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Bill Thayer

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A History of Chile
Luis Galdames

The Author and the Book

Luis Galdames Galdames (1881‑1941), our author, was a Chilean, a historian, an educator: three facets, three loves of his life that defined him and made him the natural author of what was for several decades Chile's leading textbook on the history of his country. Born in Melipilla, the son of cousins, he was a brilliant student: by the time he was 19, he was a professor of history and geography at the Instituto Pedagógico of the University of Chile, and pursuing a law degree which he got three years later. His entire life was spent in education, as a teacher in various high schools as well as the National Institute: always of history, and sometimes additionally of law; he also wrote several books, the best-known of which include El decenio de Montt (1904) and Geografía económica (1911), and of course the work transcribed here in English translation, Estudio de historia de Chile, first published in 1906. By temperament he seems to have been a peacemaker and an optimist — he writes as one who strongly believes that human institutions are perfectible — and he helped found the Partido Nacional, a political party which tried to depolarize Chile: an oxymoron in any country, that only again the most inveterate optimist could have believed in, it failed pretty quickly. A biographical sketch of Galdames, in Spanish, can be found in identical copies on Icarito and Biografía de Chile.

If in Luis Galdames we have an engagingly clear-headed writer, as impartial as a man can get, and clearly in love with his country, in this American edition of his excellent book he was made to battle his translator who was by no means as good: Galdames's elegant Spanish has been rendered into cumbersome, wooden English in which downright mistakes not infrequently occur, and the translation exhibits thruout the classic technical flaw of transparency: we wind up reading an awkward version of the underlying Spanish rather than the target English. Nominally, the translator was Isaac Joslin Cox, but the English text as we have it betrays such a lack of familiarity with natural English speech and idiom that we can be fairly sure the actual job of translation was farmed out by the busy professor — whose own works are not written like this (see for example this article) — to a graduate student whose native tongue was Spanish. I've corrected one or two of the most egregious mistakes and noted a few more in the sourcecode, but you should stay on your guard, and for top-flight work, I recommend you find a copy of a Spanish edition, in which not only awkward phrasings will become clear but also the often muddy articulations. (A review in AHR 47:398‑399 — I can't put it onsite because it's still copyright, the link is to JSTOR — disagrees with me sharply on the translation, the style of which it calls "simple, direct, but pleasing" and calling it a credit to Prof. Cox; reader be the judge, of course.)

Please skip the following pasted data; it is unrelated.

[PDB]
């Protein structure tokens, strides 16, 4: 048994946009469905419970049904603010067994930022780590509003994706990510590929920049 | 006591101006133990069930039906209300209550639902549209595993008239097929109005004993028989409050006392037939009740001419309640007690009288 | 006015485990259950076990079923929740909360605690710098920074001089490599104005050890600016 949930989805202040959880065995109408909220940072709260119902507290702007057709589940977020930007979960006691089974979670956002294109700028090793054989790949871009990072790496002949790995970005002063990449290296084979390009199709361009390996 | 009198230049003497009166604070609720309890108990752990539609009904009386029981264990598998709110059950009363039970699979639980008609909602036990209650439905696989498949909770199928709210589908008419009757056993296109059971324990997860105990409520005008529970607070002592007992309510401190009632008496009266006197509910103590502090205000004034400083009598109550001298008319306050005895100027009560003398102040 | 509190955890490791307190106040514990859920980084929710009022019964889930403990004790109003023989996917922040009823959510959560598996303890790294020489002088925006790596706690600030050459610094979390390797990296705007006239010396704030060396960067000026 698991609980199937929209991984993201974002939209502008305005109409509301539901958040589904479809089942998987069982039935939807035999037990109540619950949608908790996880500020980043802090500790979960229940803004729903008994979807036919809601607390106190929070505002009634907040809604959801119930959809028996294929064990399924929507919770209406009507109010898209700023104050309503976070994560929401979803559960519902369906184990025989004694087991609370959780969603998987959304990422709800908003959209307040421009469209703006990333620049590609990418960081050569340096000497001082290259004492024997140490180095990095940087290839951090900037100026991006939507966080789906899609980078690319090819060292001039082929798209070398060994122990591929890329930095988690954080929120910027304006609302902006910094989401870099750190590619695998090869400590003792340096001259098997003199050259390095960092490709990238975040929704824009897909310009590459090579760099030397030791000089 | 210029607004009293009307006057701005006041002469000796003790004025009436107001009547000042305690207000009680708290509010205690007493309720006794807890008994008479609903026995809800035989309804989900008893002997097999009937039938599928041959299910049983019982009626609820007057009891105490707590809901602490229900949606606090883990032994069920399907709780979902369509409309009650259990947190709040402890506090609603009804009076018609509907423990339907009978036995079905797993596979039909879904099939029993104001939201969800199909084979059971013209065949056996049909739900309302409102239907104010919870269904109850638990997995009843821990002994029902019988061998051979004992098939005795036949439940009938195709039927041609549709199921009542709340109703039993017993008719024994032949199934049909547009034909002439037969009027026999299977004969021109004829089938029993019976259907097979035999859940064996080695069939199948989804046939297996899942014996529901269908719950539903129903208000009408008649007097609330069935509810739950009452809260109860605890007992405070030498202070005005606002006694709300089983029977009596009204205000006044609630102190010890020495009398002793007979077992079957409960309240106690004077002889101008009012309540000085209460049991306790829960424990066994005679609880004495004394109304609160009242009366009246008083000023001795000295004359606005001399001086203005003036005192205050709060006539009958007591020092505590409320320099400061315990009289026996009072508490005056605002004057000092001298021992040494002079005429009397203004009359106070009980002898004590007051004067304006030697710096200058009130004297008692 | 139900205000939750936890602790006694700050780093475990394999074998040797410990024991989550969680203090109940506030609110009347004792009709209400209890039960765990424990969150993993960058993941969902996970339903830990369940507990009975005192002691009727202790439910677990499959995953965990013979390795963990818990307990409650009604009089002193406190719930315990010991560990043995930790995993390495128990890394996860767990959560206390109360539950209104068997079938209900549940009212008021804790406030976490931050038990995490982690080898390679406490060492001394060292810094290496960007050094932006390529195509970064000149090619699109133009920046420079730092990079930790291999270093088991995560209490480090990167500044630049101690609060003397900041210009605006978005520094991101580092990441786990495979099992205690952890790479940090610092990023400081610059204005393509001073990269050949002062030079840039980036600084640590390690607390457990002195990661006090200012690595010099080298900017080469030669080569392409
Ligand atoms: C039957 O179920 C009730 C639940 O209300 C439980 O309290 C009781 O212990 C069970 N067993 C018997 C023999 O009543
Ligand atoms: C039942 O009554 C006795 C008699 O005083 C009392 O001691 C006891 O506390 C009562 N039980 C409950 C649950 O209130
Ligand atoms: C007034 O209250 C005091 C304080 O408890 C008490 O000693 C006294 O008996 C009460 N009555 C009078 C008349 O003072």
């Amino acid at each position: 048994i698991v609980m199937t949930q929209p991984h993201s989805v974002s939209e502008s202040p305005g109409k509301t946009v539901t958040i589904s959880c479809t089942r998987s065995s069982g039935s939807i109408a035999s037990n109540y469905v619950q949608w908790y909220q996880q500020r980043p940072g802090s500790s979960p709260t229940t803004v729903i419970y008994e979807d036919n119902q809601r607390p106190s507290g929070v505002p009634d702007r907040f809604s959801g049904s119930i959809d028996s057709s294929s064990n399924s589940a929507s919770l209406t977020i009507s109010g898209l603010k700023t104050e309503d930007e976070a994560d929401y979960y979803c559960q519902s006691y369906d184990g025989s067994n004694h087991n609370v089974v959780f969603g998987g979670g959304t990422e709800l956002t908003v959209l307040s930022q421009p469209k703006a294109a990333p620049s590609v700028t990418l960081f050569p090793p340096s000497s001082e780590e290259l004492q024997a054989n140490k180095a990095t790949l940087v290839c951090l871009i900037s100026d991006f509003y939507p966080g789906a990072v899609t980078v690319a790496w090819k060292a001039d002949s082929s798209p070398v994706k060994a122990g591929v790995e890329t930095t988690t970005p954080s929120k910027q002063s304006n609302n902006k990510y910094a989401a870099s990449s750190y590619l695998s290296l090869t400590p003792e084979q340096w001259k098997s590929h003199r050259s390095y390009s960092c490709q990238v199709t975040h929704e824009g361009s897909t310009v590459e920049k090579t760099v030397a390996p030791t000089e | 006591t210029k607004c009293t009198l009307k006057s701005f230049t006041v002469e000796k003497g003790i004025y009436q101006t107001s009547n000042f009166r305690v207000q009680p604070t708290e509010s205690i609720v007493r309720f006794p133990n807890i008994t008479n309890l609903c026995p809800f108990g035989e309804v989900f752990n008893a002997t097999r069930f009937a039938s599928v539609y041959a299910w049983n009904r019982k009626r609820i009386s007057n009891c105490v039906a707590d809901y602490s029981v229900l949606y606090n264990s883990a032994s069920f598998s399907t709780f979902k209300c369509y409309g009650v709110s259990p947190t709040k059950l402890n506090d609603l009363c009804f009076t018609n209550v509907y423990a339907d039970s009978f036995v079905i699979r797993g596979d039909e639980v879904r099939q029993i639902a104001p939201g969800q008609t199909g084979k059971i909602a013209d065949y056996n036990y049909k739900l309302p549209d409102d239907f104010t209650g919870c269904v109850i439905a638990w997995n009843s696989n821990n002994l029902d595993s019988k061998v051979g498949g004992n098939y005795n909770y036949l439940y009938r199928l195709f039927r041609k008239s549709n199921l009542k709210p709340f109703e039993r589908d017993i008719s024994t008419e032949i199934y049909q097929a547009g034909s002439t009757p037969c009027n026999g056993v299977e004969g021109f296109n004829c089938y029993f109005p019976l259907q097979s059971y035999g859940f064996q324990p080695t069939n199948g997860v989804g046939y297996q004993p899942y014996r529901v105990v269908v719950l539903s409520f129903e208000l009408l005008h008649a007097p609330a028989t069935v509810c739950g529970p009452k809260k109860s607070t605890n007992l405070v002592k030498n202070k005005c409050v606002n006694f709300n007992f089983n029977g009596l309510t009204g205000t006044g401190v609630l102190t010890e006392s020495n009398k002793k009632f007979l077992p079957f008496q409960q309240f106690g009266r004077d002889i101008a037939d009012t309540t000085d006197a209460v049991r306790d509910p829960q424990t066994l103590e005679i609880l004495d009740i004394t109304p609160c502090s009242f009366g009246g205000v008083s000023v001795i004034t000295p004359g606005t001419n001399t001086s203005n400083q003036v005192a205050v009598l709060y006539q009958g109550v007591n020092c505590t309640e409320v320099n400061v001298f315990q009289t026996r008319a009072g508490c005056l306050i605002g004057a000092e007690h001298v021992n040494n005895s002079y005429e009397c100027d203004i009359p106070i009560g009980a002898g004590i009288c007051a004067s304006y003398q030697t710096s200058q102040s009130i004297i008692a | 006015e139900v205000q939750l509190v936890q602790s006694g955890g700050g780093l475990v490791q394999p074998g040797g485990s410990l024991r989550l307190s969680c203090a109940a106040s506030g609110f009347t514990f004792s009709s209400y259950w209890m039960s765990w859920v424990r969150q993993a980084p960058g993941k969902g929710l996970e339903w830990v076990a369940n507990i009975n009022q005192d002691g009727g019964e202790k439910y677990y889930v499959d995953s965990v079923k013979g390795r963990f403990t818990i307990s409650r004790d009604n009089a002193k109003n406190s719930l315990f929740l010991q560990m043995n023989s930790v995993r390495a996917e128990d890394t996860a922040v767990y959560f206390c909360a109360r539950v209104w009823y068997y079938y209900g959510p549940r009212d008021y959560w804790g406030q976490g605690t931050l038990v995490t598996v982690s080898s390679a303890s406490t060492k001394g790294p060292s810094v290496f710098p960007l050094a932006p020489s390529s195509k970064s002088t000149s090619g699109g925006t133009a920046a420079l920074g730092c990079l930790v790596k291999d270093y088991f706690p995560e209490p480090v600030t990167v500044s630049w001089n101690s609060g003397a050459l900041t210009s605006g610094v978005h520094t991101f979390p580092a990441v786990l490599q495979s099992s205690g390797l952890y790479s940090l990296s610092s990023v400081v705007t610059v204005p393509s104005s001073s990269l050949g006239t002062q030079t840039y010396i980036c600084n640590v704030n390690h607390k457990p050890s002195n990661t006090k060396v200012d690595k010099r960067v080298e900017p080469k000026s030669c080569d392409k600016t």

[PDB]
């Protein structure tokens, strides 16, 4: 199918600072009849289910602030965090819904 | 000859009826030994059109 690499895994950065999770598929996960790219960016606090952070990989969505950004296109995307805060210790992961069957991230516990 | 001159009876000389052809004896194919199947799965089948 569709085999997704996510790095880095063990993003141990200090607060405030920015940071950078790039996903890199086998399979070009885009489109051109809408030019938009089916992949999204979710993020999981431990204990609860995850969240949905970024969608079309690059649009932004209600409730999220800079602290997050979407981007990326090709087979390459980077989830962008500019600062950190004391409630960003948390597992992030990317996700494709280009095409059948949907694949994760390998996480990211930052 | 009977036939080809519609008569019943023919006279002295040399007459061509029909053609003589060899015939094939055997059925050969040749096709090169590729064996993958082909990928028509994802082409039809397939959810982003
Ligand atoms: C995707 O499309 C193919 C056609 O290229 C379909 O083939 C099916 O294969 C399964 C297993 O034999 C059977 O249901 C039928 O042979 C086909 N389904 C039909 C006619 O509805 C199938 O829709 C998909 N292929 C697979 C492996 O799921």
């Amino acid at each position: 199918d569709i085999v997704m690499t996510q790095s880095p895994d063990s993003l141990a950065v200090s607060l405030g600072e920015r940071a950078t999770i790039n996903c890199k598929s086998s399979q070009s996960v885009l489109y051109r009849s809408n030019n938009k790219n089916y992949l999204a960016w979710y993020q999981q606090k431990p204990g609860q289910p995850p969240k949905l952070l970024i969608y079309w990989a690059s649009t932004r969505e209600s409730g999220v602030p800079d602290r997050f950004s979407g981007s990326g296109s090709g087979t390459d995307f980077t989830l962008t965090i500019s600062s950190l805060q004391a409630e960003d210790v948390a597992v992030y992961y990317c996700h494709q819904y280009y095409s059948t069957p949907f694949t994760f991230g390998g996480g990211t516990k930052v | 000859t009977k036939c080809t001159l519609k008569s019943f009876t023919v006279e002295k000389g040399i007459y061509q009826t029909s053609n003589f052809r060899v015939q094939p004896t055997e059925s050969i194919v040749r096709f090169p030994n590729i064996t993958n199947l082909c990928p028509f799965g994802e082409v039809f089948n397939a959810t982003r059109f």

The Natives


The Spaniards


The Conquest


The Colonial Organization


The Growth of the Colony


Colonial Government and Society


The Movement for Self-Government


The Military Struggle for Independence


The Military Dictatorships


Anarchy and Organization


Chilean Society in 1830


The Autocratic Republic


The Decade of President Montt


The Liberal Republic


The War of the Pacific


The Period of Expansion


Cultural and Social Progress


The Parliamentary Republic


Democratic Orientation


Foreign Relations


Contemporary Social Development


Biographical Notes:



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Technical Details

Copyright, Edition Used

The original Spanish-language text, published in Chile by Galdames, rose into the public domain according to that country's laws in the year following the 50th year after the author's death, which occurred in 1941; it has thus been in the public domain since 1992. The edition transcribed here is the Russell & Russell reprint, 1964, of the edition by the University of North Carolina Press, 1941. The original copyright of the English translation, 1941, was not renewed in the appropriate year, which would have been 1968 or 1969, so the English text as well is in the public domain (details here on the copyright law involved) thus allowing the work to be reproduced onsite.